Extreme weather swings worry livestock producers

In this May 1, 2013, photo Kansas farmer Ben McClure, a farmer from Hugoton, Kan., examines a wheat stalk in a Reno County wheat field. The Agriculture Department Friday, May 10, 2013, forecast U.S. farmers will harvest a far smaller winter wheat crop this season than a year ago, particularly for the hard red varieties used to bake bread. (AP Photo/The Wichita Eagle, Travis Heying)
In this May 1, 2013, photo Kansas farmer Ben McClure, a farmer from Hugoton, Kan., examines a wheat stalk in a Reno County wheat field. The Agriculture Department Friday, May 10, 2013, forecast U.S. farmers will harvest a far smaller winter wheat crop this season than a year ago, particularly for the hard red varieties used to bake bread. (AP Photo/The Wichita Eagle, Travis Heying)

WICHITA, Kan. (AP) – The National Agricultural Statistics Service says declining stock water supplies and extreme weather swings were the biggest concerns for Kansas livestock producers last month.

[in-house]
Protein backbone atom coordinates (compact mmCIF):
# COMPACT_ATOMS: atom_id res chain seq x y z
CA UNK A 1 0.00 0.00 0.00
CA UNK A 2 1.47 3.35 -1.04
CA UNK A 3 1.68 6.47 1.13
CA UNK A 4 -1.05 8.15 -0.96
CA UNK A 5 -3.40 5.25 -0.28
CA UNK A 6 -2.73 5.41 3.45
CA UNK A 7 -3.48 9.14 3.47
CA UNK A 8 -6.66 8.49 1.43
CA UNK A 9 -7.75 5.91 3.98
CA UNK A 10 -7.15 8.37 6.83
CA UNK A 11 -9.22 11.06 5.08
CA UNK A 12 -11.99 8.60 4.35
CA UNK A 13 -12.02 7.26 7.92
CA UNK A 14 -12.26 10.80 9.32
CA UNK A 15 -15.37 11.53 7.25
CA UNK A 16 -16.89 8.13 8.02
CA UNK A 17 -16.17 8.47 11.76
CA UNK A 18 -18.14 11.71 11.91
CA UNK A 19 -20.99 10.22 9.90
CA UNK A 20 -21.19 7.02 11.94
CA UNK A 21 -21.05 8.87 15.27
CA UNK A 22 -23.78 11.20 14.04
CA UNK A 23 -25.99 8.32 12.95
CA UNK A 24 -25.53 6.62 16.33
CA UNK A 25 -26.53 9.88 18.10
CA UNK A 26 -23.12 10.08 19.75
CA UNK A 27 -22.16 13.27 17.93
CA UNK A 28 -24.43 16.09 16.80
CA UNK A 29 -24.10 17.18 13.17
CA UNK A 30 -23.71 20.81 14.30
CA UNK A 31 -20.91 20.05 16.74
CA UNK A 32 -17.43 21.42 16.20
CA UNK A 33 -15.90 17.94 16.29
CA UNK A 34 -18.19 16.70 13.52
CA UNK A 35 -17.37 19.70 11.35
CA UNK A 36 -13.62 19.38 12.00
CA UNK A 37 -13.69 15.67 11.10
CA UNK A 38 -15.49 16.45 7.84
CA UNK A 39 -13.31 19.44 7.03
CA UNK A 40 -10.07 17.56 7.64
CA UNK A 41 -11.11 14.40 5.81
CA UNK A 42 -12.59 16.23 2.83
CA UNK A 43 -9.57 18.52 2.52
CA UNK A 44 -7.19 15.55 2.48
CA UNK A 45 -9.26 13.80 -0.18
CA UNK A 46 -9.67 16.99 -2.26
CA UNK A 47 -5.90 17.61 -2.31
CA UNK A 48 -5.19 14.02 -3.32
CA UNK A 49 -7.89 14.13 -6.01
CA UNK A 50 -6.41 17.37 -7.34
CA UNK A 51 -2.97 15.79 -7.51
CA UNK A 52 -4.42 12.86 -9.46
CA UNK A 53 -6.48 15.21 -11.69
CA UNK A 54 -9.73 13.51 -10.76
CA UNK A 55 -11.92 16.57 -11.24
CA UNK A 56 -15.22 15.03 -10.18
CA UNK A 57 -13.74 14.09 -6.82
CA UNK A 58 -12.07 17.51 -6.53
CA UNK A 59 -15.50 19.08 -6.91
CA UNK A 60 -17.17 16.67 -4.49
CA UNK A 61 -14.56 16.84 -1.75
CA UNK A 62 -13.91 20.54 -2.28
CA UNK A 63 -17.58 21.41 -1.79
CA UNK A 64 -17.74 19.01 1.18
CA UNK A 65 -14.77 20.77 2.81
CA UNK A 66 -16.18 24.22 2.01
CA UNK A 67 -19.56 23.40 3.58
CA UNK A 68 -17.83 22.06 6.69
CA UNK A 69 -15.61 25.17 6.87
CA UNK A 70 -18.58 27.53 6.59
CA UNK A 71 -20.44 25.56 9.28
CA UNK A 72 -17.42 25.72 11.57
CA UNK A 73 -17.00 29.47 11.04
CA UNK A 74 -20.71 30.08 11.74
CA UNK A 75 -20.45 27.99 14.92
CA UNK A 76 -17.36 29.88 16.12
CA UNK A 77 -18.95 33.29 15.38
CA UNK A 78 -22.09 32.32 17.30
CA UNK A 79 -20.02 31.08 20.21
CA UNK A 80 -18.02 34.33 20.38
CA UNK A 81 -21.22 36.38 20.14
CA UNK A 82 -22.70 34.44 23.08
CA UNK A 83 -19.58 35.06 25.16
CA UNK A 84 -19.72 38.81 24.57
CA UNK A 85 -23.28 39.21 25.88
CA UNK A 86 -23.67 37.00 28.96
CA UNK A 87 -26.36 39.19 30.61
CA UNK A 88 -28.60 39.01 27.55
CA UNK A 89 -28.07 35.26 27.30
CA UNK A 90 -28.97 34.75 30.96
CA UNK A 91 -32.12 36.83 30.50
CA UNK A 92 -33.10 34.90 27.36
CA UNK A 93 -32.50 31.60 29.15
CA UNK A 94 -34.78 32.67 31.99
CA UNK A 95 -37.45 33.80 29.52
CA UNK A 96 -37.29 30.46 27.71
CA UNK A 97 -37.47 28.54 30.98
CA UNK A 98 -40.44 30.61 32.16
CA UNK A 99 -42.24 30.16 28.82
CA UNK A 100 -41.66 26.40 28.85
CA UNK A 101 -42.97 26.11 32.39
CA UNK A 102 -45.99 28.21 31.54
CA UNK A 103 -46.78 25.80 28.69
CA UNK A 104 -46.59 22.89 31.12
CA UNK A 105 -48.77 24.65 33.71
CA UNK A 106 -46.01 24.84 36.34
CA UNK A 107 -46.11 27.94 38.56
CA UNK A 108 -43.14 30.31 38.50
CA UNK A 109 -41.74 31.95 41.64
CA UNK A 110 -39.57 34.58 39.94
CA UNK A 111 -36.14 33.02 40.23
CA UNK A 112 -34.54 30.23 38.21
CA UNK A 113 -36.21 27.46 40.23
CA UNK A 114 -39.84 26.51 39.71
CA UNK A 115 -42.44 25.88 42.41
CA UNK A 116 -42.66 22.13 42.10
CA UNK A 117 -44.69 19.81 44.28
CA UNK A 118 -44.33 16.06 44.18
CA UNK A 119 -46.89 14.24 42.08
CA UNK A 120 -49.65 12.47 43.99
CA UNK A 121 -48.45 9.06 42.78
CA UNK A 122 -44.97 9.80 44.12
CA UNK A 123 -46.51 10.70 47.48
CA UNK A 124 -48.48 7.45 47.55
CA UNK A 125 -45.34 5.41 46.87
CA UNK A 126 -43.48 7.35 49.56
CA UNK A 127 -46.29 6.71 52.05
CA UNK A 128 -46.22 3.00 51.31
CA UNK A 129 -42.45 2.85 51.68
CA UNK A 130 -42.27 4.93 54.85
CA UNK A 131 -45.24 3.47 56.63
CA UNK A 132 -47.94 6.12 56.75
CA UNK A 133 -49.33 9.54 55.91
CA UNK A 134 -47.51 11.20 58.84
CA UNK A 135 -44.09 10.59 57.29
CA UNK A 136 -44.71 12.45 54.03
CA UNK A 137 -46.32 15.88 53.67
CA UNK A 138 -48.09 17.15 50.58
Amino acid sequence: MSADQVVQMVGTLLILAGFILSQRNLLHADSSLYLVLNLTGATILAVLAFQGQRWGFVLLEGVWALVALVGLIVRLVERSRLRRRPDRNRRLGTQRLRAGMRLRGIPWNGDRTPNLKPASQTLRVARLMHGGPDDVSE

In its monthly wintertime update, the agency reported Monday that cattle and calf losses were 13 percent below normal, 85 percent normal and 2 percent above normal in January.

The report also said most of Kansas received less than half the normal amount of precipitation last month.

About 20 percent of the winter wheat was rated in poor to very poor condition, with 45 percent rated fair, 33 percent rated good and 2 percent rated excellent.

The report says Kansas farmers in areas with little to no snow cover last month were concerned with winterkill on their wheat crop.

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